07 January 2006

Noah and I just got back from Match Point, which is a great movie, and a reminder that comedy is much, much harder to do than drama. A good drama—like In the Bedroom, for example—can be built from a good premise and the right actors, but a good—or even fair—comedy requires a great premise, great timing, a lot of serendipity, and a hundred moments of ingenuity. If it falls short even a little bit, audiences are much less forgiving.

Now consider Woody Allen. He makes a new comedy every year, thinking up new jokes and building up his craft with the most challenging regimen imaginable—because even a mediocre comedy needs to surprise its audience, in both large and small ways, at least once a minute, hopefully more. As his recent films demonstrate, it doesn't always work. But in Match Point, he applies the same wit and ingenuity to story and character that he usually invests in humor, and the result is flabbergasting.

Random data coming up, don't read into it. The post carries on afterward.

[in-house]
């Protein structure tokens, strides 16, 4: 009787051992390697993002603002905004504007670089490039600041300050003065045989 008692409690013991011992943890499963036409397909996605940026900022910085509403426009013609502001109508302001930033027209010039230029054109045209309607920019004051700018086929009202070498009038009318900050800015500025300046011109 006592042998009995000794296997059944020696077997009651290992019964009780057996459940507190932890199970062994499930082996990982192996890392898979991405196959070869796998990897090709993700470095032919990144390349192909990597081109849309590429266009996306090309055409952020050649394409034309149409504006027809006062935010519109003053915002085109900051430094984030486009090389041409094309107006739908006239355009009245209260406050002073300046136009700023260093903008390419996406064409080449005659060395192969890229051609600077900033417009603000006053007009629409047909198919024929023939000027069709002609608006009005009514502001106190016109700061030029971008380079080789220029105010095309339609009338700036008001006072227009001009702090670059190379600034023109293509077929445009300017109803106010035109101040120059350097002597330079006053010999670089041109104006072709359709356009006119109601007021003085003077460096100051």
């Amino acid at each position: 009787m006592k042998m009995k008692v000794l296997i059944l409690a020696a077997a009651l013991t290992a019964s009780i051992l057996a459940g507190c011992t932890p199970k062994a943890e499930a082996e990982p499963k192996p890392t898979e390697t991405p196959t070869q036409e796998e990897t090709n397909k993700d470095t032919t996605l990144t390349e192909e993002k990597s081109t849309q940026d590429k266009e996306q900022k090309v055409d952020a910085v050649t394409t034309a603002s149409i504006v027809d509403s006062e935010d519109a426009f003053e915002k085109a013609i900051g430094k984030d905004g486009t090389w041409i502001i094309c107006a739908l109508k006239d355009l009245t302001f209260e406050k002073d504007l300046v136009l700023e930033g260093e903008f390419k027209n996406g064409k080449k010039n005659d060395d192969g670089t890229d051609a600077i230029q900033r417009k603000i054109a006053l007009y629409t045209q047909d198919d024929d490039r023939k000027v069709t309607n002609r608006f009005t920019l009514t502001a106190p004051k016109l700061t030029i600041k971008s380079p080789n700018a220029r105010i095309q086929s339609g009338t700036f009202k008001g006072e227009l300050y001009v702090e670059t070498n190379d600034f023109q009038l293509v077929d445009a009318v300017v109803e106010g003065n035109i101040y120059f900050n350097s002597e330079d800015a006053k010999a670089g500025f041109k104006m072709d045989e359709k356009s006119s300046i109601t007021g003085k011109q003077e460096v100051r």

There aren't any obvious jokes in Match Point, but every scene contains the visual or dramatic equivalent of a one-liner. The whole movie is one subtle flourish after another. In a comedy, we'd take these moments of inspiration for granted, but in a thriller, we're delighted. It's as if Allen had been running a marathon a year with weights on his legs, but when they're removed, he runs and runs and runs.

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